Why Have Traffic Fatalities Declined in Industrialised Countries?: Implications for Pedestrians and Vehicle Occupants
AbstractThis paper examines the relationship between traffic fatalities and income for vehicle occupants and pedestrians and investigates factors underlying the decline in fatalities per vehicle kilometre travelled (VKT) using panel data for 32 countries from 1963-2002. Results suggest the downward-sloping portion of the curve relating traffic fatalities per capita to per capita income is due primarily to improved pedestrian safety (Kopits and Cropper, 2005a). More detailed models shed light on factors influencing pedestrian fatalities/VKT but some of the long-term improvement remains unexplained. Declines in occupant fatalities/VKT are explained primarily by reductions in alcohol abuse, improved medical services, and fewer young drivers. © 2008 LSE and the University of Bath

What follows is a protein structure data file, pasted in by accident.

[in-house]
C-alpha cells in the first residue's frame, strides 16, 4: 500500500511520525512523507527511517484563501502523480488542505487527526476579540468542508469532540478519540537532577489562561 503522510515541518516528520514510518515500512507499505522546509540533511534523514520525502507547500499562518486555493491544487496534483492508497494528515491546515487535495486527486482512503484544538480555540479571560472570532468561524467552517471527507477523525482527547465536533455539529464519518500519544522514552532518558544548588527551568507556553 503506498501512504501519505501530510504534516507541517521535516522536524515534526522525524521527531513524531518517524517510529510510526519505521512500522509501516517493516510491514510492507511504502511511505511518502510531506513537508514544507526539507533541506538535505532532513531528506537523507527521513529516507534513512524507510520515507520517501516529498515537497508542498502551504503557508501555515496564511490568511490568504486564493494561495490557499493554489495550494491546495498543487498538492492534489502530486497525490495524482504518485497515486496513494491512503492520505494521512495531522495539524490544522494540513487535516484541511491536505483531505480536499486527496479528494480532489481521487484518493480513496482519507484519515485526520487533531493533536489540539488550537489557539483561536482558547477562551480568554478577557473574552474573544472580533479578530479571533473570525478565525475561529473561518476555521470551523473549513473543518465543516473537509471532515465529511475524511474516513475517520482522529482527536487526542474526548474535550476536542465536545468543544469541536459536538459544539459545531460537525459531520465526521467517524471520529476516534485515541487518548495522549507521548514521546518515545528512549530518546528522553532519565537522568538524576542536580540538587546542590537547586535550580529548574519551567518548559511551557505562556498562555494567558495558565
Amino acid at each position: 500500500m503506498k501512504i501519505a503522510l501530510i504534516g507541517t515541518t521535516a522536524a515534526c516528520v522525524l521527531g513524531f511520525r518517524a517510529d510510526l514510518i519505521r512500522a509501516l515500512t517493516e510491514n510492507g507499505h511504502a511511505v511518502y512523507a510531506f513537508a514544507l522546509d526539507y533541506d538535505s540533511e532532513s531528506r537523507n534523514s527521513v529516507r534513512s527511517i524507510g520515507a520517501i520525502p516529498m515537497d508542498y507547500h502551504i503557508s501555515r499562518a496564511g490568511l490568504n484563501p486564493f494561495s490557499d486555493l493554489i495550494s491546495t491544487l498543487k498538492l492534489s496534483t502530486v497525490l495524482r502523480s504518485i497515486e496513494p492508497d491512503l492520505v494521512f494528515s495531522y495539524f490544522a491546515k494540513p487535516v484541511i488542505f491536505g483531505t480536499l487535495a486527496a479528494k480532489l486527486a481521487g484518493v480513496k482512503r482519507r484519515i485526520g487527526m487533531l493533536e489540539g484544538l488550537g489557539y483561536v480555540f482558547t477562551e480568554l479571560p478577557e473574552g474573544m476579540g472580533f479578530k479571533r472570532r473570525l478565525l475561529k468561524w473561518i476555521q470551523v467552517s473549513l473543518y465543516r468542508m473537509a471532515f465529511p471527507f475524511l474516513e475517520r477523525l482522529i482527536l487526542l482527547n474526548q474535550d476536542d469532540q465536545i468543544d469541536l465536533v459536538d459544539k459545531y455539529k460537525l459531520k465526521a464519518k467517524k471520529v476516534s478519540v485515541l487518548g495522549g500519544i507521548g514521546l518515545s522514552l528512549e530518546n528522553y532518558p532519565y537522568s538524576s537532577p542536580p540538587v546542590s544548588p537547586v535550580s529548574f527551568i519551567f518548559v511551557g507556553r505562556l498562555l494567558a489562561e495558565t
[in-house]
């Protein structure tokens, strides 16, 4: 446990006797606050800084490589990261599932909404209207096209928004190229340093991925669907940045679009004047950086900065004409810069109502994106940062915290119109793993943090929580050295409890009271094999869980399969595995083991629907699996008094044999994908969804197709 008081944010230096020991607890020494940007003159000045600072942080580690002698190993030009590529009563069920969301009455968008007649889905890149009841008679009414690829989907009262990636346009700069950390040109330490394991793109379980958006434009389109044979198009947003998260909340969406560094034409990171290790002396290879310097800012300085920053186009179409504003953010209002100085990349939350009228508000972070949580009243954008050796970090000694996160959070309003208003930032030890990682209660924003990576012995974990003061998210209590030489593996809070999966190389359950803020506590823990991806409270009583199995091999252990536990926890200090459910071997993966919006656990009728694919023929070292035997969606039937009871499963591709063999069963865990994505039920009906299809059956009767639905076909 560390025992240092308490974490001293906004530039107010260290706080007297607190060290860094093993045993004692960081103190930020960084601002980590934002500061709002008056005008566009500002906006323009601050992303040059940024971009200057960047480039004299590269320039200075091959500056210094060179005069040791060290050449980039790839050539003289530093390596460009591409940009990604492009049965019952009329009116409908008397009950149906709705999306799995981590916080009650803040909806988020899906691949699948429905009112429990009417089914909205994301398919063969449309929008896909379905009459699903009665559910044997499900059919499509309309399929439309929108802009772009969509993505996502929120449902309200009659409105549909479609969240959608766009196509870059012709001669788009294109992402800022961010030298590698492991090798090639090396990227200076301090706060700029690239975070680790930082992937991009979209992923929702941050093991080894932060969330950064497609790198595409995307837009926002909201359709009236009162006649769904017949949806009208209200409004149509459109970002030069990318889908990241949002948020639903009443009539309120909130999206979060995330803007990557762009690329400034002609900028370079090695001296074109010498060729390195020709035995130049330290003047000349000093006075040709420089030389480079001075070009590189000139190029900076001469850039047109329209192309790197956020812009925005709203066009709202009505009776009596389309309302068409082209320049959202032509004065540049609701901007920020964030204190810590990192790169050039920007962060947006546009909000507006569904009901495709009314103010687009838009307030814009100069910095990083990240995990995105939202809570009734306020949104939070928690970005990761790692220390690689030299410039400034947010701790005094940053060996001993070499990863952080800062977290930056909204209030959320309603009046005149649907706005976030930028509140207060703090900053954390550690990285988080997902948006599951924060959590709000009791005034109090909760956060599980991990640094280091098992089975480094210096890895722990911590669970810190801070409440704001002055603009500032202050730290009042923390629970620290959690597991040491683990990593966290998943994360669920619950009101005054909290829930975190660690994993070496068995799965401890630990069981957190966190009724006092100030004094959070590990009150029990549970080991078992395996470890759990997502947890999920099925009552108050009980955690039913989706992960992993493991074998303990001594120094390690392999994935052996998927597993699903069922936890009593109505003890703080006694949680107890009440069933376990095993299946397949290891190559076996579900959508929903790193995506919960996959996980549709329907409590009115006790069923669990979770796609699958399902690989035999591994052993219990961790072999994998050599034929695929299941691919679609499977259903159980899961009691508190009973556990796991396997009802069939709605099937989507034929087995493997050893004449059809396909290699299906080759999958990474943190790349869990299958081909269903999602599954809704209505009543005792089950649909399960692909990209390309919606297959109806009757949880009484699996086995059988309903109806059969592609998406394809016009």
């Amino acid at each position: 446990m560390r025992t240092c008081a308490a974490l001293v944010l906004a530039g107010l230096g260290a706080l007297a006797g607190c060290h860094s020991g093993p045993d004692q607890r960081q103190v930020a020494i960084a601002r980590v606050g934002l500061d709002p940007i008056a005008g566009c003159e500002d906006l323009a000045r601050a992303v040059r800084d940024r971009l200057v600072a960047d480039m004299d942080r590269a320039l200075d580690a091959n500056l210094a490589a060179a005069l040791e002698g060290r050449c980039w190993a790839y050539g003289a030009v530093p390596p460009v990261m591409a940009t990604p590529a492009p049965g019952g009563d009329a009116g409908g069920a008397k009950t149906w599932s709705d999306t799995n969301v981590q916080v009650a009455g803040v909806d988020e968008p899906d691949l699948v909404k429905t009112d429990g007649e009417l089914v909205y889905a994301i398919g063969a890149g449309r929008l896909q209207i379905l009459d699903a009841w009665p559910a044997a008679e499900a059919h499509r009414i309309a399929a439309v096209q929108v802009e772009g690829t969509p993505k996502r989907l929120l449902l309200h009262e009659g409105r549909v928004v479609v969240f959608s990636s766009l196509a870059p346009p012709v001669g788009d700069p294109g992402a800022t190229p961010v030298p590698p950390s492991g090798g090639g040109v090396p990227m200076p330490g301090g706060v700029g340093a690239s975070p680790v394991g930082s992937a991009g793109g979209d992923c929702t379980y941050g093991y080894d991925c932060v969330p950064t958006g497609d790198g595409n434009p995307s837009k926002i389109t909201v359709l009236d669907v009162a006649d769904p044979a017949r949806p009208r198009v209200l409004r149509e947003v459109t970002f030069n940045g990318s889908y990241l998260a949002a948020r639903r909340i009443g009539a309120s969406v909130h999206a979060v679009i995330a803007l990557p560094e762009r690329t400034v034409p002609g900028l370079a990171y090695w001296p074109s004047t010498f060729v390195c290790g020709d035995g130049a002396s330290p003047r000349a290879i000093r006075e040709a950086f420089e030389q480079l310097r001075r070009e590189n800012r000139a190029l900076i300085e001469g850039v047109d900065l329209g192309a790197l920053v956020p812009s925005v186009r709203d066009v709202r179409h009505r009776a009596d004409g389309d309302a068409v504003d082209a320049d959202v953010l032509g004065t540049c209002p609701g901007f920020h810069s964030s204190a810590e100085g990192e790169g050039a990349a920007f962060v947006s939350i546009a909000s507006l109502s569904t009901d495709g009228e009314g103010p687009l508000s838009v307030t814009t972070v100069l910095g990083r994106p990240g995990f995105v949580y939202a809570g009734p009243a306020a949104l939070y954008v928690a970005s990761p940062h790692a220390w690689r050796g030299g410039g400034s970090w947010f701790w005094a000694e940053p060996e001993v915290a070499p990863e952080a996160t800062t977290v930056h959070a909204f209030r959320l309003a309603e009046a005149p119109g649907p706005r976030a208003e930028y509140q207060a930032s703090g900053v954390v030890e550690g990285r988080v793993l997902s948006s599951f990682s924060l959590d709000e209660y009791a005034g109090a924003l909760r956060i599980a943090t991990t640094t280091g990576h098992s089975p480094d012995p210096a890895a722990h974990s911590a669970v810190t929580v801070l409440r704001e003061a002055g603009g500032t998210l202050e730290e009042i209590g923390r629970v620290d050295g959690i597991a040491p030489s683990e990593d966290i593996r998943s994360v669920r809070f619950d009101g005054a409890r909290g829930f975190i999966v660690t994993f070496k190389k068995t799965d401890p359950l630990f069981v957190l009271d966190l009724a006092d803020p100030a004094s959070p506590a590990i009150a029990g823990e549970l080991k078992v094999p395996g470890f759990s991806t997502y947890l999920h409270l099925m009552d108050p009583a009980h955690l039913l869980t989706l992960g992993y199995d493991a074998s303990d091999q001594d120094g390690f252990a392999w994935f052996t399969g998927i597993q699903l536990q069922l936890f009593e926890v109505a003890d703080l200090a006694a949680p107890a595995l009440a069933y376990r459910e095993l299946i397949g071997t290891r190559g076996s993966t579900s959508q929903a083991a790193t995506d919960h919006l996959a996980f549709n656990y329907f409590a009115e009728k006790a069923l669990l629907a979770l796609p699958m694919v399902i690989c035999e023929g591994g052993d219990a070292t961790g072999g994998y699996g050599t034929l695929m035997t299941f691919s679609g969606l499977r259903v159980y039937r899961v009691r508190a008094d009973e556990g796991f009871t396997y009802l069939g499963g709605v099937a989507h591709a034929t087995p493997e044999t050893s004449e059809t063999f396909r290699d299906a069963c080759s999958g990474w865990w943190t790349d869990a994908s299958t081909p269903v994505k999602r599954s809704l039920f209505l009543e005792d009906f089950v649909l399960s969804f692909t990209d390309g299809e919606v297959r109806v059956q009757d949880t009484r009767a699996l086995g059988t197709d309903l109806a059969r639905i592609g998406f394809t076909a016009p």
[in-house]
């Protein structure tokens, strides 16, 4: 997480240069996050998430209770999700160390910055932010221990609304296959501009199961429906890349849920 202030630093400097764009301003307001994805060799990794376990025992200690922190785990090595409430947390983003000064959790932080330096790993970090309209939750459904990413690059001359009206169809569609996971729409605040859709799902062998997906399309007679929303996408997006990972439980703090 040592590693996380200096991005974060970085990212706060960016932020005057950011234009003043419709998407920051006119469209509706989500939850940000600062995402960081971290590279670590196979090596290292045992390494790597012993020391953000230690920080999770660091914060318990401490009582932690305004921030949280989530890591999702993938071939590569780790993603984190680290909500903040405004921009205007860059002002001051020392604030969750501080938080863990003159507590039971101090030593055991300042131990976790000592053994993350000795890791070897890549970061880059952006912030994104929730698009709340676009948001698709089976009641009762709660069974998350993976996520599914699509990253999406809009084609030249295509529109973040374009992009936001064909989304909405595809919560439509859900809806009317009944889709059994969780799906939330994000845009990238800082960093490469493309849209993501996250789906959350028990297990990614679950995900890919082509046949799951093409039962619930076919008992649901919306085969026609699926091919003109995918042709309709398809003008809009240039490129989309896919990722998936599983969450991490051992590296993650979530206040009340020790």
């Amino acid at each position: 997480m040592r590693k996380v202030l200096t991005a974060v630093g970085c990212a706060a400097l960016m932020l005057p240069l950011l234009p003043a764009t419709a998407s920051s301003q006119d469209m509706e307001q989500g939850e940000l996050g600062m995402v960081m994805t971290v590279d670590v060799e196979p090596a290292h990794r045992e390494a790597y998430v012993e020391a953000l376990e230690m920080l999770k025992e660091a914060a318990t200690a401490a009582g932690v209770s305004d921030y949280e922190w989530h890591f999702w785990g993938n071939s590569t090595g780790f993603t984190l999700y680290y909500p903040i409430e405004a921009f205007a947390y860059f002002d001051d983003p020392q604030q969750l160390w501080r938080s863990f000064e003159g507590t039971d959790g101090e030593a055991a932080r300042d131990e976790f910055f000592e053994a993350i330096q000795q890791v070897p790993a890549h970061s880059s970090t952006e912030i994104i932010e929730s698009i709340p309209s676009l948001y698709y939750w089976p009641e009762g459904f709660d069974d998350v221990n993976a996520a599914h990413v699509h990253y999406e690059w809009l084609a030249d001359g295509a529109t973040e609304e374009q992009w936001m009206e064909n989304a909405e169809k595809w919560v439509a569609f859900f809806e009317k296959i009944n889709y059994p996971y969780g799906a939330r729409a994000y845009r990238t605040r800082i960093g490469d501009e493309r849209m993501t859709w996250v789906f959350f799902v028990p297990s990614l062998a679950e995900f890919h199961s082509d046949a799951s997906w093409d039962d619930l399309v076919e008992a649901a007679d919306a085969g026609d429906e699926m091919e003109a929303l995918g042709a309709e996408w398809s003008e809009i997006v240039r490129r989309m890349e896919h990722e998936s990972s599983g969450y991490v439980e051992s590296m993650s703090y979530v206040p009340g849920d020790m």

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Bibliographic InfoArticle provided by London School of Economics and University of Bath in its journal Journal of Transport Economics and Policy.
Volume (Year): 42 (2008)
Issue (Month): 1 (January)
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Web page: http://www.bath.ac.uk/e-journals/jtep
Other versions of this item:
- Kopits, Elizabeth & Cropper, Maureen, 2005. "Why have traffic fatalities declined in industrialized countries ? Implications for pedestrians and vehicle occupants," Policy Research Working Paper Series 3678, The World Bank.
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